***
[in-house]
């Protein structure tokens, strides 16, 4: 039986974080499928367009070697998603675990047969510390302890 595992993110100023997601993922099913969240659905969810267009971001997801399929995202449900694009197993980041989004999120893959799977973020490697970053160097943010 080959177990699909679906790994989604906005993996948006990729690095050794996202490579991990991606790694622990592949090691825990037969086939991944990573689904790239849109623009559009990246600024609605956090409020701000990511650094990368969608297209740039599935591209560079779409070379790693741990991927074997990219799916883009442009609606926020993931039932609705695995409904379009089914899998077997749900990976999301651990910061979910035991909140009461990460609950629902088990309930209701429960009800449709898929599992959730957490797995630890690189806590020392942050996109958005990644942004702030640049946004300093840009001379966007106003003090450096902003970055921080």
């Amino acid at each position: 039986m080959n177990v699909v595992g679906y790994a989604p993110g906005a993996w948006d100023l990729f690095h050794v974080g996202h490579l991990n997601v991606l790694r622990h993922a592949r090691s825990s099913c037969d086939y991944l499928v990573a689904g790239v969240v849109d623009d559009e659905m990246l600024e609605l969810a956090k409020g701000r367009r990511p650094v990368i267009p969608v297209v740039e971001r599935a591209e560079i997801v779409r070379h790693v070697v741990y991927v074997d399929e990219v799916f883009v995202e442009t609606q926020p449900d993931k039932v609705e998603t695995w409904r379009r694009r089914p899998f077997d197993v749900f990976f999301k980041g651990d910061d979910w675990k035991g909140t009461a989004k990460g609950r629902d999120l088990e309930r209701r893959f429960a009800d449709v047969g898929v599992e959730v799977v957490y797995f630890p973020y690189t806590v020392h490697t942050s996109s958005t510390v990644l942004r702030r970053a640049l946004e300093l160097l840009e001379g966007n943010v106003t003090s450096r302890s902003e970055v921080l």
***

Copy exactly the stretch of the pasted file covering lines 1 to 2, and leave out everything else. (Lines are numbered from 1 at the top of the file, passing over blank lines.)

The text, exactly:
[in-house]
């Protein structure tokens, strides 16, 4: 039986974080499928367009070697998603675990047969510390302890 595992993110100023997601993922099913969240659905969810267009971001997801399929995202449900694009197993980041989004999120893959799977973020490697970053160097943010 080959177990699909679906790994989604906005993996948006990729690095050794996202490579991990991606790694622990592949090691825990037969086939991944990573689904790239849109623009559009990246600024609605956090409020701000990511650094990368969608297209740039599935591209560079779409070379790693741990991927074997990219799916883009442009609606926020993931039932609705695995409904379009089914899998077997749900990976999301651990910061979910035991909140009461990460609950629902088990309930209701429960009800449709898929599992959730957490797995630890690189806590020392942050996109958005990644942004702030640049946004300093840009001379966007106003003090450096902003970055921080």